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War and Peace

Posted by tinako on June 8, 2009

Peace for Pigs

Peace for Pigs

A year ago I stood in a cold tent for four hours in front of a display I made about Livestock’s contribution to global warming.  Here is something I wrote to put that research into written form.  While there, I spoke to a man who was not particularly interested in animals, but in peace.  He asked if I was aware of any connection between my interest, animal agriculture, and his, war, and on the spur of the moment I suggested that they are certainly both violent, and based on perceiving an “other,” by which I meant “not us, them.”  He asked me to contact him if I thought of anything else.  I did, and I thought I would share our  correspondence, since I put a lot of thought into it and copying and pasting is so easy.

I reiterated what I had said to him, and continued: It can be argued that these [violence and perception of the “other”] are not just similarities, but that the our attitudes carry directly from one to the other and allow us to become good at turning our compassion on and off.  This connection is explored in a book I have not read but learned about at an absolutely amazing podcast called Food For Thought, which can be found at compassionatecooks.com.  The particular episode is called “Eating for World Peace” and here is the direct link to it: http://feeds.feedburner.com/~r/VegetarianFoodForThought/~5/235116855/worldpeacediet2.mp3 Here is a  brief overview of the episode, as taken from her website:

-Today’s episode consists of a reading from The World Peace Diet: Eating for Spiritual Health and Social Harmony, by Will Tuttle (the selection is from the chapter titled, “Our Culture’s Roots,” p. 17-24)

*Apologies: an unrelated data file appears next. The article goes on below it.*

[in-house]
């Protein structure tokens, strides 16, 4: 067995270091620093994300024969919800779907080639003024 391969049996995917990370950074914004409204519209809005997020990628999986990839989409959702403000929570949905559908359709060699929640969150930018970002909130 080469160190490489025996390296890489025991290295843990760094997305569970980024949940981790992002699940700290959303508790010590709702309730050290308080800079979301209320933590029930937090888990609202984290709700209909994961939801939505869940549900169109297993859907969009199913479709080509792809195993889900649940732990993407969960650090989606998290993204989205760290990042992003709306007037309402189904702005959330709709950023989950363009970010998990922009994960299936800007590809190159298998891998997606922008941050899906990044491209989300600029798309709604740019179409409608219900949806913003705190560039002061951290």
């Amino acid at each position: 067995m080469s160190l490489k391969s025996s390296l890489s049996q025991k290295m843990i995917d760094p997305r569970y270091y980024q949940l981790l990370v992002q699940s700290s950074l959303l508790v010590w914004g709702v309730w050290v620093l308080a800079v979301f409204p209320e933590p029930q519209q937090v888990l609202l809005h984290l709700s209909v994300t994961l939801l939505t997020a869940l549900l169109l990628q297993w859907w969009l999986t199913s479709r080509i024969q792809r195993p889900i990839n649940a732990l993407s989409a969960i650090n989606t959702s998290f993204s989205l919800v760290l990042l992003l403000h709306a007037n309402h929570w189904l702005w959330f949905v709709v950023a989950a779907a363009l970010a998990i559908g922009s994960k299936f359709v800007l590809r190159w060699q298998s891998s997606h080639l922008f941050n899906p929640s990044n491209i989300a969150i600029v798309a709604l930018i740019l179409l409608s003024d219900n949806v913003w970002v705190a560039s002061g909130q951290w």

-Learn more about Will by visiting his website, http://www.willtuttle.com

-Will refers to Jim Mason’s book An Unnatural Order in the excerpt read on today’s podcast

-Both books are published by Lantern Books, a New York-based company that publishes books on vegetarianism, animal advocacy, environmentalism, spirituality, and social justice (the company was founded by Martin Rowe, who also co-founded Satya Magazine)

Here is a similarity between the two topics, though probably not an actual connection: industry giants are involved, and are uncomfortably close to a government agency which seemingly fails to operate in the public interest.  The USDA is a disgrace.  The Cattleman’s Association, the Dairy Board, and Haliburton probably have a lot in common.

He replied (edited, we talked about several unrelated subjects):

I thought the MP3 file was GREAT!  Will Tuttle brings together a lot of important ideas in a compelling way.

Still, there has to be more to it than what individual people eat.  Someone told me that Adolph Hitler was a vegan.  And I eat meat, but am not especially warlike.  The way I see it, a lot of the positive (and the destructive) things we do come from “cultural stories” which we learned as little children, which serve as filters to modify our whole perception of the world.  I can buy the herder-capitalist – war connection as at least reasonable.

I took forever and then replied:

my apologies for not answering you earlier.  I read your first email right away and appreciated the thought you had put into it.  I wanted to think it over and had decided this morning would be the day to reply, and then lo and behold, there was your second email (thanks).Re the MP3 podcast.  I’m glad you like it.  I must say I am not that knowledgeable about the meat/peace connection.  For me, there are so many good reasons to be vegan that its historical effect on our culture has not been at the forefront of my mind.  I listened to that podcast and it sounded reasonable and seemed like it might be what you were looking for – I’m just not informed enough to comment.